Kennewick Man Archaeological Site, Washington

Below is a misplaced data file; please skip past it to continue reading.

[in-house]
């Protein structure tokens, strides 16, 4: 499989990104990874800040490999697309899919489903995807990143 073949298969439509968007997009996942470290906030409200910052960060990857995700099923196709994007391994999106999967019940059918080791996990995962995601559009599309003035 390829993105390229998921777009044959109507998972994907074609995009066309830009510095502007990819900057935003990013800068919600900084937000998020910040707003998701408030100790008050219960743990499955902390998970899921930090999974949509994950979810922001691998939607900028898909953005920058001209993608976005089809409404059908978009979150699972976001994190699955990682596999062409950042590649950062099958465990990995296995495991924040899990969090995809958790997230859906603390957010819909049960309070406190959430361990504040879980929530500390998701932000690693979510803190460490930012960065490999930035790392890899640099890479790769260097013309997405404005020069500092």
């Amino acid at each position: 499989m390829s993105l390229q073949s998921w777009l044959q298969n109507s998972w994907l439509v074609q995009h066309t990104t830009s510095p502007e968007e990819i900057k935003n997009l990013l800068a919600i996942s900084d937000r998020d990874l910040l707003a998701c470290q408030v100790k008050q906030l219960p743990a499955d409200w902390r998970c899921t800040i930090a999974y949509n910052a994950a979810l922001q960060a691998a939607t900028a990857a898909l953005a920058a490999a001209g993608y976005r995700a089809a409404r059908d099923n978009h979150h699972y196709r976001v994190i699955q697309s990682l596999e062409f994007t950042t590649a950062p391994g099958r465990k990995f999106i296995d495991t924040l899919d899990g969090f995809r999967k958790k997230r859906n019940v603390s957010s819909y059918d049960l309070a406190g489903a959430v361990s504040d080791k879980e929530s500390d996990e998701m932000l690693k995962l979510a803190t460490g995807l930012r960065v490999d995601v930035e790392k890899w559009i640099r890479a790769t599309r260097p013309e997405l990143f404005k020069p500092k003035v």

The discovery in 1996 of skeletal remains at this site, on the shores of the Columbia in Kennewick, led to a debate based on varied interpretations of archeological evidence. Native Americans claimed the 9,200 year old bones are theirs and should be reinterred, while archeologists continued to examine the remains following speculation that they may be of early European origin. Meanwhile, the Army Corps of Engineers, which manages the shoreline here, has covered the site with soil and gravel, contained by terraced netting, and planted it with shrubs, making further studies at the site difficult. In 1998, Washington's Burke Museum became the storage facility for the remains, as determined by legal proceeding. As a result of a legal finding by the 9th Circuit Court of Appeals in 2004, the Kennewick Man remains continue to be under the control of the U.S. Army Corps of Engineers.